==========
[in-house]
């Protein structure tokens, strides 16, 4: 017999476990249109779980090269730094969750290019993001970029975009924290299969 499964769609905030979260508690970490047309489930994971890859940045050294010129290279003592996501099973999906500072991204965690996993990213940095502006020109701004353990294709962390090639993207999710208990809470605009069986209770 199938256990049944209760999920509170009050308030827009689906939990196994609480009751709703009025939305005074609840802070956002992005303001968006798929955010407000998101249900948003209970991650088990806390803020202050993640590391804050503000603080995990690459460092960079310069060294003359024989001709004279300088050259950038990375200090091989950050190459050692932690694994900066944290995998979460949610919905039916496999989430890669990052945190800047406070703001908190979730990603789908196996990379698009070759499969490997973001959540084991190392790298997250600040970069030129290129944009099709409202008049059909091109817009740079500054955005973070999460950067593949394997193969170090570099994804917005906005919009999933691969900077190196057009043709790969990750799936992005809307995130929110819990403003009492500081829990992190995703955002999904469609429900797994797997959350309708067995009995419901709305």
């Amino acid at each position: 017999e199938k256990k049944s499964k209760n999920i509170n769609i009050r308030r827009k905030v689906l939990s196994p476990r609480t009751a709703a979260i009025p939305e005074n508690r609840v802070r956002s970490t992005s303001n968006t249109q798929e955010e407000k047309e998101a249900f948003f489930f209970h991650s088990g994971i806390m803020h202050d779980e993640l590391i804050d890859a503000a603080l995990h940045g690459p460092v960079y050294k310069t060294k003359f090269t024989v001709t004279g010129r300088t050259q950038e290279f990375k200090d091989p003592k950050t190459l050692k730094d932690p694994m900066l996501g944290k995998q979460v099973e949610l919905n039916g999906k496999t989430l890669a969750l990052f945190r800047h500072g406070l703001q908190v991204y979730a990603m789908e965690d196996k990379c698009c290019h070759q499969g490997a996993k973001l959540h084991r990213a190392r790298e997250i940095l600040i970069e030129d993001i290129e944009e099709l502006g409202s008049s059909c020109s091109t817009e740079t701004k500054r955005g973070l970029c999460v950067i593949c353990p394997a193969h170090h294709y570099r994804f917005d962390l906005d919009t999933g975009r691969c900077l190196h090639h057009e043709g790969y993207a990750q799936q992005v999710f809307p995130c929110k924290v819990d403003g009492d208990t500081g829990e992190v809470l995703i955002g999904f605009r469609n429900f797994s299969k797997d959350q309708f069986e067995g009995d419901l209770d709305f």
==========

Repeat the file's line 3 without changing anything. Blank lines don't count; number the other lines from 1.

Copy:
């Amino acid at each position: 017999e199938k256990k049944s499964k209760n999920i509170n769609i009050r308030r827009k905030v689906l939990s196994p476990r609480t009751a709703a979260i009025p939305e005074n508690r609840v802070r956002s970490t992005s303001n968006t249109q798929e955010e407000k047309e998101a249900f948003f489930f209970h991650s088990g994971i806390m803020h202050d779980e993640l590391i804050d890859a503000a603080l995990h940045g690459p460092v960079y050294k310069t060294k003359f090269t024989v001709t004279g010129r300088t050259q950038e290279f990375k200090d091989p003592k950050t190459l050692k730094d932690p694994m900066l996501g944290k995998q979460v099973e949610l919905n039916g999906k496999t989430l890669a969750l990052f945190r800047h500072g406070l703001q908190v991204y979730a990603m789908e965690d196996k990379c698009c290019h070759q499969g490997a996993k973001l959540h084991r990213a190392r790298e997250i940095l600040i970069e030129d993001i290129e944009e099709l502006g409202s008049s059909c020109s091109t817009e740079t701004k500054r955005g973070l970029c999460v950067i593949c353990p394997a193969h170090h294709y570099r994804f917005d962390l906005d919009t999933g975009r691969c900077l190196h090639h057009e043709g790969y993207a990750q799936q992005v999710f809307p995130c929110k924290v819990d403003g009492d208990t500081g829990e992190v809470l995703i955002g999904f605009r469609n429900f797994s299969k797997d959350q309708f069986e067995g009995d419901l209770d709305f």